But those savings weren't enough to make up for the loss of money, and inflation and other factors (such as the growing prison population) meant the state needed more and more money for legitimate needs.
Things also have gotten worse as the dwindling auto companies threw people out of work, further reducing tax revenues coming in.
What did our lawmakers do about that? Ducked responsibility, that's what. They raided whatever savings and "rainy day funds" the state had. They shoved the problem over into future years. Last May, in a move that should have gotten the legislators all impeached or shot for dereliction of duty, they sold off money the state was due to get in future years for an outrageous fraction of its worth.
According to the national settlement against the tobacco companies, every state gets a pot load of money every year to compensate for medical expenses incurred by the millions of people tobacco kills. Michigan's irresponsible lawmakers traded $900 million in future payments for $400 million right then.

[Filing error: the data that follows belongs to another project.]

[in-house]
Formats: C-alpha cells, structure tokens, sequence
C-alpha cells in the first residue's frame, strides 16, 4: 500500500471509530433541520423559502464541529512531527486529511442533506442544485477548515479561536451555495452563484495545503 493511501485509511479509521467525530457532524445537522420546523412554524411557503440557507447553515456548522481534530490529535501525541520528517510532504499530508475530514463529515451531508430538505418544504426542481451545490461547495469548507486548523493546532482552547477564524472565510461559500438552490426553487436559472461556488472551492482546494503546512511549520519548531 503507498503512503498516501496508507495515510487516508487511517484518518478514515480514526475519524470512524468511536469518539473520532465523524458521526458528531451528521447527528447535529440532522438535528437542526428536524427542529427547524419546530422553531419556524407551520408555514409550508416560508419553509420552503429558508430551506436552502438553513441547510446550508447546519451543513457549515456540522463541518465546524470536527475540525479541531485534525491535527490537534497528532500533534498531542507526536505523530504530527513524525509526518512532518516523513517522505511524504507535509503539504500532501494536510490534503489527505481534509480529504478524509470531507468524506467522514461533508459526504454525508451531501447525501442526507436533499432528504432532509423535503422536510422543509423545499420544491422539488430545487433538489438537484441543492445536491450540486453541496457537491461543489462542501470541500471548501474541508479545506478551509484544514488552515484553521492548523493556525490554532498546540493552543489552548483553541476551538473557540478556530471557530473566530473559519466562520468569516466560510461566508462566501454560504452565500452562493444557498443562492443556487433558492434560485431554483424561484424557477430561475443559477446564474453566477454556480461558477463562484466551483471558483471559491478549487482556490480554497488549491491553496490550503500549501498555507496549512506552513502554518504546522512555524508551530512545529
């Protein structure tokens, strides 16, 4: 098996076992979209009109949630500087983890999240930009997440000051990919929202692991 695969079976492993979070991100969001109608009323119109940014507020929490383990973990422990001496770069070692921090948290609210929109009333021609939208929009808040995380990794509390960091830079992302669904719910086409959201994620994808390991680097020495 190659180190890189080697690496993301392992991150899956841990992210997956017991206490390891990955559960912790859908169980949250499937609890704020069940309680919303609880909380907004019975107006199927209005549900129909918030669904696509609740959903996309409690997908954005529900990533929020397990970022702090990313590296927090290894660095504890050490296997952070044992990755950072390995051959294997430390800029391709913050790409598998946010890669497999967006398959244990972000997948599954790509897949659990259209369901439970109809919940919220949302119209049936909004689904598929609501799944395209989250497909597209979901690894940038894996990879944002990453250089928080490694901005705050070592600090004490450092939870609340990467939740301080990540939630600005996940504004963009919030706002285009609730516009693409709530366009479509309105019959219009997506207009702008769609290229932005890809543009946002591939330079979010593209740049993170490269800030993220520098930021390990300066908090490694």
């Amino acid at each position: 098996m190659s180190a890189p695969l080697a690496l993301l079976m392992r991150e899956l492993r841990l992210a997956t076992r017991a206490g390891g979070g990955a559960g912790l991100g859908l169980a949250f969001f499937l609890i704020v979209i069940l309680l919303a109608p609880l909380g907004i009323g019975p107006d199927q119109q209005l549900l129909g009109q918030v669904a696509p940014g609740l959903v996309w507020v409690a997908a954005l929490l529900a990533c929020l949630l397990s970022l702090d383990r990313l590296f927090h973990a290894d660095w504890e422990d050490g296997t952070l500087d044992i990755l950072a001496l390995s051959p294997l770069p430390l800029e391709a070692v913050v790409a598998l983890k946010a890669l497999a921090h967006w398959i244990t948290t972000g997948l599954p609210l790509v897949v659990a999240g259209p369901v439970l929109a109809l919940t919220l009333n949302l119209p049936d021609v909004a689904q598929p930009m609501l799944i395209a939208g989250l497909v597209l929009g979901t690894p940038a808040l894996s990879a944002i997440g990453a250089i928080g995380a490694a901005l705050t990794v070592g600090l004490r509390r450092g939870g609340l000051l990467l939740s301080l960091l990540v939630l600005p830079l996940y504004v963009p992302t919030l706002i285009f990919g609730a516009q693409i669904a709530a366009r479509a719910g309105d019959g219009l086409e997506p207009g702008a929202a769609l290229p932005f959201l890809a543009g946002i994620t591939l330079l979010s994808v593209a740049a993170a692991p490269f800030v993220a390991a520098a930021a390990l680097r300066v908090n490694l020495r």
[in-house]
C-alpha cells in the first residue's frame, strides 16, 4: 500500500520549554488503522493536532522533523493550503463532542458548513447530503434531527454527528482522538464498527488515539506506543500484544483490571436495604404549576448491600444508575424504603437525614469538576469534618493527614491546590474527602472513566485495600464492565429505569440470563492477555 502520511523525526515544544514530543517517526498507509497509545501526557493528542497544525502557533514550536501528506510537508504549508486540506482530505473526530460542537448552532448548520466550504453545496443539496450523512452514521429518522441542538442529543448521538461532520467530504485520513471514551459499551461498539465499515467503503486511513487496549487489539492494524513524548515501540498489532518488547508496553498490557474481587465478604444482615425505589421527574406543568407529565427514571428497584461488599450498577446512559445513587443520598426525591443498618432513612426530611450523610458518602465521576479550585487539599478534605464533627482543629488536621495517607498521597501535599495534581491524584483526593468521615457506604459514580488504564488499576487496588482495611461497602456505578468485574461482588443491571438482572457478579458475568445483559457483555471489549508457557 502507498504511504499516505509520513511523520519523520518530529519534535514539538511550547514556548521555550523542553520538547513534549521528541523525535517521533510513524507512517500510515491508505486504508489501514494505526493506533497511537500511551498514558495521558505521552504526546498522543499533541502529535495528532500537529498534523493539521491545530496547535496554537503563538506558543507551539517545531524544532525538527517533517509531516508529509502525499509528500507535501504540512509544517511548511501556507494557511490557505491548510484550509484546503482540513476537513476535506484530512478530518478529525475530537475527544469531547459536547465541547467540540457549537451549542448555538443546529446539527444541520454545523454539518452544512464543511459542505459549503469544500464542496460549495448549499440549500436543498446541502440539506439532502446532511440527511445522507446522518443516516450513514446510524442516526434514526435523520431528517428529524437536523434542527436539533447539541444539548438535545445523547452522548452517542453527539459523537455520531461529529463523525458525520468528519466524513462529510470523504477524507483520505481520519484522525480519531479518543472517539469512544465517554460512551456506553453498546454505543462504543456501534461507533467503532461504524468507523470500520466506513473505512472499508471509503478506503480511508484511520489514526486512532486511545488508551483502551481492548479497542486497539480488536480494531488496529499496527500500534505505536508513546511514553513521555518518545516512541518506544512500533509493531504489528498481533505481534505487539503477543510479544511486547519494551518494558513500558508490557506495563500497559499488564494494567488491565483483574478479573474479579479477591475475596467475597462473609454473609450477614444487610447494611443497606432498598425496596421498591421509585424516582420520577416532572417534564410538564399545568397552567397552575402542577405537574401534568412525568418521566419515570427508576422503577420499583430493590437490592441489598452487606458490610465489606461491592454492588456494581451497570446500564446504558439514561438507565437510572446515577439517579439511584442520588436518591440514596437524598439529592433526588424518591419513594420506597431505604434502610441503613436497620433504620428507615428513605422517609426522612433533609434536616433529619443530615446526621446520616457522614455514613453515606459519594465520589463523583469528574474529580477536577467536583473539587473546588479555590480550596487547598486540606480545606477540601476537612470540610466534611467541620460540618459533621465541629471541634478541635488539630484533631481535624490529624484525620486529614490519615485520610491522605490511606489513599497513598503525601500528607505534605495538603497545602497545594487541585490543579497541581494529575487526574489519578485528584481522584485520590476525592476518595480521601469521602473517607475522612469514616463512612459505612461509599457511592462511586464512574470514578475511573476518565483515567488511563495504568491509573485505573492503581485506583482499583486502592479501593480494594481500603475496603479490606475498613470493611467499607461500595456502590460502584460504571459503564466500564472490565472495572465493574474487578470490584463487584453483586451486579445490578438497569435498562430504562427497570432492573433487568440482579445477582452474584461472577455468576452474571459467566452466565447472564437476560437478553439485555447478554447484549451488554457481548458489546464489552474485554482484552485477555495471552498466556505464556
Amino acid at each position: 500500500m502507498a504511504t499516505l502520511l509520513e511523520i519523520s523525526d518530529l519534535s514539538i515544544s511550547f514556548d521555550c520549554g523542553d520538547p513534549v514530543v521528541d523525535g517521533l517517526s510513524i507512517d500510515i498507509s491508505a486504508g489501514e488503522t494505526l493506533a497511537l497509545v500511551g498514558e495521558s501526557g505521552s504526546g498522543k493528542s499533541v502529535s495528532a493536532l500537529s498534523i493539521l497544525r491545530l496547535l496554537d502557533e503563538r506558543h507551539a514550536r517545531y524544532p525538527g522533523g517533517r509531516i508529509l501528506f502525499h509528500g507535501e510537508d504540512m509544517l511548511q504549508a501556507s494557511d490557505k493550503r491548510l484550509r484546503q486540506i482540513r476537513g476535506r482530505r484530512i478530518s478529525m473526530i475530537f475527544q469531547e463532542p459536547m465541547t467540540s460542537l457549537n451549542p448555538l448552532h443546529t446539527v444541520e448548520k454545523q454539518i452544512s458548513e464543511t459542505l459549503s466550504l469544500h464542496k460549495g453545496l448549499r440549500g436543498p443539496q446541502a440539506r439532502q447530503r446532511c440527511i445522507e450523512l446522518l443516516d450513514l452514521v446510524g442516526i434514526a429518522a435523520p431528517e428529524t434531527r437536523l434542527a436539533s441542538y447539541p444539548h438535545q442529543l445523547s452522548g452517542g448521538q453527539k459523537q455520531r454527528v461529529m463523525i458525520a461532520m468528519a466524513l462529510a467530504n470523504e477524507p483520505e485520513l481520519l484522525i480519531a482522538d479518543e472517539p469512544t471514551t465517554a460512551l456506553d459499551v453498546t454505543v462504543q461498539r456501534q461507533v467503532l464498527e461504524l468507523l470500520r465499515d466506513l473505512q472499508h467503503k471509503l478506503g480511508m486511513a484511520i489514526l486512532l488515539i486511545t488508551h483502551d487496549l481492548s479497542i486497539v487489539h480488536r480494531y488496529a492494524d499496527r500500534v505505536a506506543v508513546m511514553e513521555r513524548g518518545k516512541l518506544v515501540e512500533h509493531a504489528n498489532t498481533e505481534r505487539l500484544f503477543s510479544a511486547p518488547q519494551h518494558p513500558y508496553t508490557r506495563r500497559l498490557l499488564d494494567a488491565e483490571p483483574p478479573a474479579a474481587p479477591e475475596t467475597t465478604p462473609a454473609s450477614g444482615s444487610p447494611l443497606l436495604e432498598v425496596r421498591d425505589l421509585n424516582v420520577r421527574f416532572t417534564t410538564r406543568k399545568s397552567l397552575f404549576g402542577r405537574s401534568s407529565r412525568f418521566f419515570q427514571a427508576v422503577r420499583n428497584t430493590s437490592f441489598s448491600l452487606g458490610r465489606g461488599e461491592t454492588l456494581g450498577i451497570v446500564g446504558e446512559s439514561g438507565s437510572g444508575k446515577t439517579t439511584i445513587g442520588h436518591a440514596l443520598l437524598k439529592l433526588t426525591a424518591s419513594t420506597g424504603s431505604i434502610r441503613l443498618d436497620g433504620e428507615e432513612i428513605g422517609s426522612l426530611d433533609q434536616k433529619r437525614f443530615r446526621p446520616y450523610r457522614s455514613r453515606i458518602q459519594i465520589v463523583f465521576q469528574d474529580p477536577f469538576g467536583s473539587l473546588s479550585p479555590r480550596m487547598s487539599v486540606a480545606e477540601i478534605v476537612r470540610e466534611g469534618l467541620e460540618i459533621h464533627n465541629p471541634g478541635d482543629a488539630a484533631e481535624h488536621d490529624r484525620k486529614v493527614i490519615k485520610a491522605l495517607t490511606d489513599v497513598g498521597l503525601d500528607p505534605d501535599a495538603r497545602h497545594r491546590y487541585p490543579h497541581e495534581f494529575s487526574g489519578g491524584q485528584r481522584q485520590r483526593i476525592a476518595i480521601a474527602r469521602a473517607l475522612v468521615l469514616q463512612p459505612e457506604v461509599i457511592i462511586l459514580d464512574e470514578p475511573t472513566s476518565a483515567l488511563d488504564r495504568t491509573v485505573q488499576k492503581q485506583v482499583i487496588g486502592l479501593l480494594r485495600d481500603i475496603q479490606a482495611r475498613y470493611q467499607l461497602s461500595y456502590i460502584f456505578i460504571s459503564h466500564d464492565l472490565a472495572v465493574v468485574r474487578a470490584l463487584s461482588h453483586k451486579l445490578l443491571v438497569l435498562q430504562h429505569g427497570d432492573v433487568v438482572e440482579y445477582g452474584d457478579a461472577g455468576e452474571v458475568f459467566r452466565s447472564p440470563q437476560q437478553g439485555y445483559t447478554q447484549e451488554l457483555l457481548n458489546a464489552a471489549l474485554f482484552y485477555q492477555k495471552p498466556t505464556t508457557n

That was, again, to avoid dealing with this year's budget problem. They also shoved a lot of the deficit into next year's budget. Now, the party's over.
There are no more funds to loot — not enough, anyway, to come up with the money needed. Now, the cupboard is just about bare, and the state starts out with a deficit of $1.8 billion. Not million, billion.
I was fascinated by the Sept. 14 letter "Go ahead, shut the state down" (from a letter writer in Sterling Heights), which said shutting state government down would hurt "only those on the public dole."I side with Andrea on this, and she didn't even touch on the sick, poor or children, all targets of Republican cuts. And what about all the people who will lose their jobs because of the cuts? Our state needs more jobs and more revenue, so how does it help our economy to put people out of work? Those people pay taxes on their income and spend it in their communities.
One out of every three state employees works for Corrections, so I guess we can release all those prisoners; may I suggest Sterling Heights as a nice place to send them? Then there are the remaining state mental hospitals staffed by state employees; we can send those patients to Sterling Heights as well.